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a) Let $X$ and $Y$ be two uncorrelated random variables. Assume $Var(X) = 1.55$ and $Var(Y) = 0.8$. What is the variance of the random variable $Z = -4X + 5Y - 6$?

b) What if $X$ and $Y$ are correlated with $Cov(X,Y) = 0.6$?

For a) since the variables are uncorrelated I thought you could just sum the variances of the variables? So $$Var(Z) = -4Var(X) + 5Var(Y)$$ However this produces an incorrect answer.

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    $\begingroup$ So you think the variance of $-4X$ is $-4$ times the variance of $X$? Nothing preoccupying there? $\endgroup$ – Did Feb 6 '19 at 10:49
  • $\begingroup$ I don't see what else it would be? Im new to statistics so Im probably missing something obvious. $\endgroup$ – Pame Feb 6 '19 at 11:34
  • $\begingroup$ "Im probably missing something obvious" Indeed you are! Recall that every variance is nonnegative. $\endgroup$ – Did Feb 6 '19 at 18:42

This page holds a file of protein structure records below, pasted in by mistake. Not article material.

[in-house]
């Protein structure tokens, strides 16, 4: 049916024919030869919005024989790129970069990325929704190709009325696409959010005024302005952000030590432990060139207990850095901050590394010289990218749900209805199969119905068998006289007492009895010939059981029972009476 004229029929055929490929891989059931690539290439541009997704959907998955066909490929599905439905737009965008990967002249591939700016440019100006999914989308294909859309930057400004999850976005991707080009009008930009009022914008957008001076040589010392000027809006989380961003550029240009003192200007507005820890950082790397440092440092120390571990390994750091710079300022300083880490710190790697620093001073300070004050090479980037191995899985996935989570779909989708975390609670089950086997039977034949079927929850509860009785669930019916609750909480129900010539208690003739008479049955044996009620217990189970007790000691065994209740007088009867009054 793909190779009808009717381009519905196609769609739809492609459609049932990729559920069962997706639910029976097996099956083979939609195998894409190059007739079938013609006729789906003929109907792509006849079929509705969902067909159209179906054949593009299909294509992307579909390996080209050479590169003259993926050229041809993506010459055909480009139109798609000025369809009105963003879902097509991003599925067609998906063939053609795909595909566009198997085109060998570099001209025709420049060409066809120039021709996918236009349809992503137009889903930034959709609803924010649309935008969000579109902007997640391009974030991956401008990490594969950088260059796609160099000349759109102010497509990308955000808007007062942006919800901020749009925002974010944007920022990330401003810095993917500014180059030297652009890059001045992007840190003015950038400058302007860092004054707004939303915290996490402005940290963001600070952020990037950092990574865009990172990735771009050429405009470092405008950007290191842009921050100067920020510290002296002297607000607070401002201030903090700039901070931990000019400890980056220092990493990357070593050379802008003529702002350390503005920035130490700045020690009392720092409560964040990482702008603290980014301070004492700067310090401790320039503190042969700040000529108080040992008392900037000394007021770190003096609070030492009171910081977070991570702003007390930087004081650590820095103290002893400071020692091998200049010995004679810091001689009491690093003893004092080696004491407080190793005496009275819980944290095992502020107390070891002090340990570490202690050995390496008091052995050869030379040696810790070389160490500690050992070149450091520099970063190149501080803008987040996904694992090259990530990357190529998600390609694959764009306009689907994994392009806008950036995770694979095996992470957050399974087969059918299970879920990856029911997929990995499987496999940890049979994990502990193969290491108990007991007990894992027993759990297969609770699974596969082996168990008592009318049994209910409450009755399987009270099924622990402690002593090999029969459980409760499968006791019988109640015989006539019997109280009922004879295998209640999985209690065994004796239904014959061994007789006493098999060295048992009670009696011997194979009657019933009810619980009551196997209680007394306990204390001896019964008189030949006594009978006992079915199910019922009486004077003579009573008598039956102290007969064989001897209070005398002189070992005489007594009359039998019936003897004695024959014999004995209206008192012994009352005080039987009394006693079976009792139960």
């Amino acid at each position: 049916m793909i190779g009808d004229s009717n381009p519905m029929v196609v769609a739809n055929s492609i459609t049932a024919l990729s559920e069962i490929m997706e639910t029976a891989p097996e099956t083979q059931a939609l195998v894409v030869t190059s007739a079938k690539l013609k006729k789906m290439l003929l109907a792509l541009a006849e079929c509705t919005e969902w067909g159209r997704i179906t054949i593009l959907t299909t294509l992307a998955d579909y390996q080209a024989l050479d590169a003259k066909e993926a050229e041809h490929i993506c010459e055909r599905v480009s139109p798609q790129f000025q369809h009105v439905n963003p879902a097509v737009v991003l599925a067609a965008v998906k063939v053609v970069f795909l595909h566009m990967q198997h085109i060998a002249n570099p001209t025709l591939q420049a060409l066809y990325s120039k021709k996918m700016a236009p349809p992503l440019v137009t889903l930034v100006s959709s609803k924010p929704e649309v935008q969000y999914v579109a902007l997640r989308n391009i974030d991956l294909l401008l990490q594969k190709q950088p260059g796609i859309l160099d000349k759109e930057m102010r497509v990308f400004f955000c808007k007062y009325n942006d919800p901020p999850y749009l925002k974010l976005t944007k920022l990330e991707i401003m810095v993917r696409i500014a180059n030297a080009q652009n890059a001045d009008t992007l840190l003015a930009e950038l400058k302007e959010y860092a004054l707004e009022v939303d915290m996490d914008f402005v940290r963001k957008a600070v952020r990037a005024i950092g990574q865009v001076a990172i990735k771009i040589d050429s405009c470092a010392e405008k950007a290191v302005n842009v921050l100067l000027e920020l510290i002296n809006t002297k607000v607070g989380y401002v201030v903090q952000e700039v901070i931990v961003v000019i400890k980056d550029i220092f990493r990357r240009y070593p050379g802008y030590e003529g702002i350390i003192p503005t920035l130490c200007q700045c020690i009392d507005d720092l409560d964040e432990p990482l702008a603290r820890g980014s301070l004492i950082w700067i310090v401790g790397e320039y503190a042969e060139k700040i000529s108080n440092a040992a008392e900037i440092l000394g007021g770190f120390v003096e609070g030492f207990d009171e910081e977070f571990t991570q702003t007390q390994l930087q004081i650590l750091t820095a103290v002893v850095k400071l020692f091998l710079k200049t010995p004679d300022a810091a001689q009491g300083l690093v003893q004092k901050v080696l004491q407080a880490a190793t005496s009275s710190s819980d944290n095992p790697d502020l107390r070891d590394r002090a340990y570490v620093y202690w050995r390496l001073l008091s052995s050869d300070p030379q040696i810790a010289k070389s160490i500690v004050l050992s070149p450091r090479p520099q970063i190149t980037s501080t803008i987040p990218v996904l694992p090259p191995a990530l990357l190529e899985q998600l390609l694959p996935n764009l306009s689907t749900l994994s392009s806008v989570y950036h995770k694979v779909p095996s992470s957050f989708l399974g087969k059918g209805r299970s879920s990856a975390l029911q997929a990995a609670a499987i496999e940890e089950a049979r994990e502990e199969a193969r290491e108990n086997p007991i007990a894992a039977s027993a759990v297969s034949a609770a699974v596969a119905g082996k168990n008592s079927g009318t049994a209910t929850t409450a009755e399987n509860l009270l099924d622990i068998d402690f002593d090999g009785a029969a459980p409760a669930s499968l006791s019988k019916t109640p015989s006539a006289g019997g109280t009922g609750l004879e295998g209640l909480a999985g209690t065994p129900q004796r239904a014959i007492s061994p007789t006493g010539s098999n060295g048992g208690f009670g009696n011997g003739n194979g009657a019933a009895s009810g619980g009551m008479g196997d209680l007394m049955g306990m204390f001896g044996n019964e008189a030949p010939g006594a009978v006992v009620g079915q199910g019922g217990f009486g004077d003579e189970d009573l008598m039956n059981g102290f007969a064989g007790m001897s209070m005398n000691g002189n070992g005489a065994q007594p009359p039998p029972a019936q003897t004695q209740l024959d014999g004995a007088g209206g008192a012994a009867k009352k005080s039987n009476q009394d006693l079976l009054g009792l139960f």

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Watch out! While it is true that the variance of a sum of uncorrelated random variables is indeed the sum of their variances, as Did suggested you must give special attention to the constants scaling the random variables.

In general, for a random variable $X$ and for $a,b\in\mathbb{R}$, we have that

$$Var(a+bX) = E[(a+bX) - (a+bE(X))^2] = E[b^2(X-E(X))^2] = b^2Var(X)$$

which means that variance is scaled quadratically wrt its random variable's multiplicative constant, and not at all with respect to additive constants. Can you figure it out from here?

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